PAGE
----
The interest rate for the 30-year fixed-rate mortgage crossed a major threshold this week, hitting 6.02%—the first time it has broken 6% since 2008, Freddie Mac reported Thursday. Volatile mortgage rates are sending shockwaves through the housing market and unnerving home buyers who are concerned about shrinking affordability. The 30-year loan averaged just 2.86% a year ago.
The increased rates have pushed monthly mortgage payments 60% higher year over year, says Nadia Evangelou, senior economist and director of forecasting for the National Association of REALTORS®. “There is no doubt that these higher rates hurt housing affordability,” Evangelou writes on the association’s blog. Mortgage rates already marked a grim milestone when they hit 5.7%, a rate that puts a median-priced home out of reach for the typical household.
Mortgage rates this week continued to rise alongside higher-than-expected inflation numbers, adds Sam Khater, Freddie Mac’s chief economist. “Although the increase in rates will continue to dampen demand and put downward pressure on home prices, inventory remains inadequate,” he says. “This indicates that while home price declines will likely continue, they should not be large.”
Further, homeownership may offer a hedge against inflation, Evangelou says. Fixed-rate mortgages are not adjusted to inflation, and home buyers’ monthly payments will remain the same during the loan period. She says that’s important at a time when rents are rising to their highest level in nearly four decades.
Freddie Mac reports the following national averages with mortgage rates for the week ending Sept. 15:
30-year fixed-rate mortgages: averaged 6.02%, with an average 0.8 point, increasing from last week’s 5.89% average. Last year at this time, 30-year rates averaged 2.86%.
15-year fixed-rate mortgages: averaged 5.21%, with an average 0.9 point, rising from last week’s 5.16% average. A year ago, 15-year rates averaged 2.12%.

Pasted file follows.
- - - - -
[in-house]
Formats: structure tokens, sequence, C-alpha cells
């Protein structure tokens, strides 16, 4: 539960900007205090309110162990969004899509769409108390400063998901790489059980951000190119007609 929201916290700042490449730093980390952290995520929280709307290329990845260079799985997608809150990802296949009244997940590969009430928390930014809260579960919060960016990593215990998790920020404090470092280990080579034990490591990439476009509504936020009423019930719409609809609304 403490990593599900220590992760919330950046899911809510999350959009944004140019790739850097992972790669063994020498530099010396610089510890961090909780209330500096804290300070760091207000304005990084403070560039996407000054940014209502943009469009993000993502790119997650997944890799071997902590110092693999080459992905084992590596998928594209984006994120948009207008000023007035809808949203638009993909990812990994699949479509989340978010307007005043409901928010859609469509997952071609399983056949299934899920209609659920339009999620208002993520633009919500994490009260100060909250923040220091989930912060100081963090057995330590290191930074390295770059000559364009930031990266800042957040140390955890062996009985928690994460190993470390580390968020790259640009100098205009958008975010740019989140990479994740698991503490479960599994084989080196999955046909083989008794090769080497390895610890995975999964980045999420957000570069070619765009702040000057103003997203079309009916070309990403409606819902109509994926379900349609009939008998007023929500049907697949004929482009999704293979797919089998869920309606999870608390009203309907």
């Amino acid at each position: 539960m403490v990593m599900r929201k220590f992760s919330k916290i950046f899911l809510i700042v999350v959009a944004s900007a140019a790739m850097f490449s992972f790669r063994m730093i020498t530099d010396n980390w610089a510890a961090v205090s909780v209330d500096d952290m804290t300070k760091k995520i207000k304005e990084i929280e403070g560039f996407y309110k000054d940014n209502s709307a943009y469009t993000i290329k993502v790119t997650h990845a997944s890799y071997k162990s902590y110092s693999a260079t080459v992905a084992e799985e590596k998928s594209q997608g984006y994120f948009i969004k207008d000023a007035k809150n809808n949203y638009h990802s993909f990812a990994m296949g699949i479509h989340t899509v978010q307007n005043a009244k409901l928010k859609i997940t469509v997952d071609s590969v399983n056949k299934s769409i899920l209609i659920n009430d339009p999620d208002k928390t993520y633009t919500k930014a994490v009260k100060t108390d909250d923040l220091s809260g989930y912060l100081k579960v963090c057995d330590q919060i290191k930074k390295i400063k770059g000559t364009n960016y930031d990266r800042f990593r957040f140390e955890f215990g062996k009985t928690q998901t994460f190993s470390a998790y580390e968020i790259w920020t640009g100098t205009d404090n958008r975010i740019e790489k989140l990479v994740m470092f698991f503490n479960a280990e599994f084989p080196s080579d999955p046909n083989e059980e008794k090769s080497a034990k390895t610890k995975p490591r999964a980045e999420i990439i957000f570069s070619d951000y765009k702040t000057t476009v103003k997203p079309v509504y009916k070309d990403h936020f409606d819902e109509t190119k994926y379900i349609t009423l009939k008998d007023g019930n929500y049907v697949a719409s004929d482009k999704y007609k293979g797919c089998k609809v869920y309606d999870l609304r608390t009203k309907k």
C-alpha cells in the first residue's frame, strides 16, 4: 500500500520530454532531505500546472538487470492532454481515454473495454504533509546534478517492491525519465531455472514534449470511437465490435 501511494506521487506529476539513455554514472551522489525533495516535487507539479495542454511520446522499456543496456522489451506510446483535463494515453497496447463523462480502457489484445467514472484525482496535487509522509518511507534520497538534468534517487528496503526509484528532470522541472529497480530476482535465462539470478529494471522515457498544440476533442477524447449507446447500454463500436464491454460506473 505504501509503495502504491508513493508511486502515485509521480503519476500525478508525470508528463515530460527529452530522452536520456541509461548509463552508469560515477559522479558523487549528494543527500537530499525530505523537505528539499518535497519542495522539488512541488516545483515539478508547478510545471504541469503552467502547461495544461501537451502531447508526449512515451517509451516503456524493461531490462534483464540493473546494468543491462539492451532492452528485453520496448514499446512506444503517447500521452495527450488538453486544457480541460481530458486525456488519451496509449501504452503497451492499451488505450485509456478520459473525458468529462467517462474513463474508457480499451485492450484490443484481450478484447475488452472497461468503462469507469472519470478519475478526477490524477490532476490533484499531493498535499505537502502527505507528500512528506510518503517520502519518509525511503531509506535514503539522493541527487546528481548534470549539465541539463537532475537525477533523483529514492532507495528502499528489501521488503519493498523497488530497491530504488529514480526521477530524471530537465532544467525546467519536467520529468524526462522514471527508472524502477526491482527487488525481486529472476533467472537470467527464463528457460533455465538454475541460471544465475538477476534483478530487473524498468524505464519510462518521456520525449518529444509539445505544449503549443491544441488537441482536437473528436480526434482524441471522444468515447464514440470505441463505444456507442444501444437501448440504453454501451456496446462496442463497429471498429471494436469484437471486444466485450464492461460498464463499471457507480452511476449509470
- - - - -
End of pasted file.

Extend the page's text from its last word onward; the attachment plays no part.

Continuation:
5-year hybrid adjustable-rate mortgages: averaged 4.93%, with an average 0.2 point, increasing from last week’s 4.64% average. A year ago, 5-year ARMs averaged 2.51%.
Trying a Different Mortgage Option May Offer Savings
As the average for the 30-year fixed-rate mortgage rises, more home buyers are reaching for adjustable-rate mortgages or 15-year fixed-rate mortgages to lock in a lower rate. A new survey from LendingTree shows that 15-year mortgages could save home buyers an average of $214,899 in interest over the lifetime of their loan compared to 30-year mortgages. Homeowners in California, Hawaii, Washington, Massachusetts and New York stand to save the most from 15-year fixed-rate mortgages, the study shows.
“Borrowers should always keep in mind that different loan types exist and that one size doesn’t necessarily fit all,” says Jacob Channel, LendingTree’s senior economist. “For example, while a 15-year fixed mortgage may be the best option for some, it isn’t always the best option for everyone. Borrowers shouldn’t feel discouraged if they can’t afford a mortgage with a shorter repayment term. Ultimately, while factors like how much interest a loan charges or how long it will take to be paid off are important, they aren’t as important as whether or not that loan is affordable to a borrower.”